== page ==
The Fair Trade Tobacco Association has vowed to oppose another government application to postpone the hearing on its main application to lift the ban on the sale of cigarettes.
The Fair Trade Tobacco Association has vowed to oppose another government application to postpone the hearing on its main application to lift the ban on the sale of cigarettes.

Fita to oppose attempts to postpone court hearing about lifting cigarette sales ban

By Baldwin Ndaba Time of article published Jun 8, 2020

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Pretoria - The Fair Trade Tobacco Association has vowed to oppose another government application to postpone the hearing on its main application to lift the ban on the sale of cigarettes.

Fita made the pledge after the State Attorney Arista Wasserman wrote to the Gauteng High Courts’ Judge President Dunstan Mlambo last week, asking for the postponement of the hearing due on Tuesday, June 9.

Wasserman wrote the letter after the North Gauteng High Court ruled that some of the lockdown Level 4 regulations were unconstitutional and unlawful, due to the ruling and pressures faced by the Minister of Cooperative Governance and Traditional Affairs Nkosazana Dlamini Zuma.

In his letter, he said it was impossible for the reasons and the record to be properly prepared and incorporated into Dlamini Zuma’s answering affidavit in the Fita matter.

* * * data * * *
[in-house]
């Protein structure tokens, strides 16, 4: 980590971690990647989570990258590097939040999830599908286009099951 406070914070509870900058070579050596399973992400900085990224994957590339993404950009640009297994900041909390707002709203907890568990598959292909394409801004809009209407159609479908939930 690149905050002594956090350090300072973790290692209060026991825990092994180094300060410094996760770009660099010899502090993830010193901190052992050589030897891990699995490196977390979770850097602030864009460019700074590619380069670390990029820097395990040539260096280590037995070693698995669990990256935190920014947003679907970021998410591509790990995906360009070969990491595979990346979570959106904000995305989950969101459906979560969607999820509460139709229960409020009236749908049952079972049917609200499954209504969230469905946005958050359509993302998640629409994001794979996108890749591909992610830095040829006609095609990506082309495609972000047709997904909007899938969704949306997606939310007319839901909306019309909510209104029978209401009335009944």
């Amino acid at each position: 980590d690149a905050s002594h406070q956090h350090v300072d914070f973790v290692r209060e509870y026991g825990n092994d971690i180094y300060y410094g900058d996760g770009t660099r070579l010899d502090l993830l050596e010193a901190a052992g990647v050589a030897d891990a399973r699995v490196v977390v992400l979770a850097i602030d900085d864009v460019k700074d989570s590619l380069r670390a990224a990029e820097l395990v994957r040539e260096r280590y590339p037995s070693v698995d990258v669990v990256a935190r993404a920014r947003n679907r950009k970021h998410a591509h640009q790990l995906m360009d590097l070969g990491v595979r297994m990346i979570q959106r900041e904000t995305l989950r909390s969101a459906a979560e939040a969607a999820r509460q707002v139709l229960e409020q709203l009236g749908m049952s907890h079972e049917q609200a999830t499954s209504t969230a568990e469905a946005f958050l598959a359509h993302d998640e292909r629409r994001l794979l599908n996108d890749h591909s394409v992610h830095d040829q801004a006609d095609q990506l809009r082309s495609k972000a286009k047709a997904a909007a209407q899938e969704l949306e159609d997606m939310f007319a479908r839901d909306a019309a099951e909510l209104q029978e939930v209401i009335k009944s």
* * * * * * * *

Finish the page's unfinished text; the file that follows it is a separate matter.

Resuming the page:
"We repeat the importance of the matter to the parties and the significant public importance and trust that the JP will consider the requests made on behalf of our client as soon as possible. The matter also raises complex issues of public policy, including public health policy," Wasserman said.

The court will on Tuesday hear arguments on the matter before hearing the main application.

In reaction, Fita chairperson Sinenhlanhla Mnguni was adamant that they will oppose any application to postpone the main application.

Fita wants the court to hear its main court application in which they argue that the government has failed to provide them with substantial reasons which supports its claim that the ban on the sale was one of the remedies to fight Covid-19.

In their court papers, Mnguni argues Regulation 27 of the then Level 4 and now Level 3 was ‘self-evidently irrational” saying it ignored a significant number of people who have tried to have their views heard on the ban.

“The regulation is exacerbating the already trying circumstances of millions of South African citizens who are already emotionally fragile and causing increased stress for them."

He added: “There has been a clear failure to balance the interests of the citizens who are legally entitled to purchase cigarettes and tobacco products with measures that may be responsibly and legitimately be taken to combat the pandemic,” Mnguni said.

Meanwhile, in response to a Parliamentary question posed by DA MP Annette Steyn, President Cyril Ramaphosa said: "At this stage, it is difficult to determine when the ban on the sale of tobacco and related products will be lifted. This will depend on such factors as the progression of the disease in South Africa, the readiness of our health systems and evolving knowledge on the nature and impact of the virus itself."

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